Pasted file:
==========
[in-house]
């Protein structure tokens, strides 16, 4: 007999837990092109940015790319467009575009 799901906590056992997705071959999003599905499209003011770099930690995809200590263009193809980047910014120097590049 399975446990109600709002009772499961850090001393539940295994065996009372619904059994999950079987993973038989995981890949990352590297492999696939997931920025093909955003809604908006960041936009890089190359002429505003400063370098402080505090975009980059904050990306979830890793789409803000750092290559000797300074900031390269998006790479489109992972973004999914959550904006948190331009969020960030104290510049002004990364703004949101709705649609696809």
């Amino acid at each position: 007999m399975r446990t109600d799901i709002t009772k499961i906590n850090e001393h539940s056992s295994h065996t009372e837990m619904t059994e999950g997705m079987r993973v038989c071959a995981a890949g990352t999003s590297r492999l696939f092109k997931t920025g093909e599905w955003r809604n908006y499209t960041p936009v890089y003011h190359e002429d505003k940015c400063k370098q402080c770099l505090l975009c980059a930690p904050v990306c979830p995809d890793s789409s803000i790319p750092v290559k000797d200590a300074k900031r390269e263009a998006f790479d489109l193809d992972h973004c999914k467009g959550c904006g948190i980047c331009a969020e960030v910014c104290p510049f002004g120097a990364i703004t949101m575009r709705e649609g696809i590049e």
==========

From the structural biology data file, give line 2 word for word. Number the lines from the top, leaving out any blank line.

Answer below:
């Protein structure tokens, strides 16, 4: 007999837990092109940015790319467009575009 799901906590056992997705071959999003599905499209003011770099930690995809200590263009193809980047910014120097590049 399975446990109600709002009772499961850090001393539940295994065996009372619904059994999950079987993973038989995981890949990352590297492999696939997931920025093909955003809604908006960041936009890089190359002429505003400063370098402080505090975009980059904050990306979830890793789409803000750092290559000797300074900031390269998006790479489109992972973004999914959550904006948190331009969020960030104290510049002004990364703004949101709705649609696809």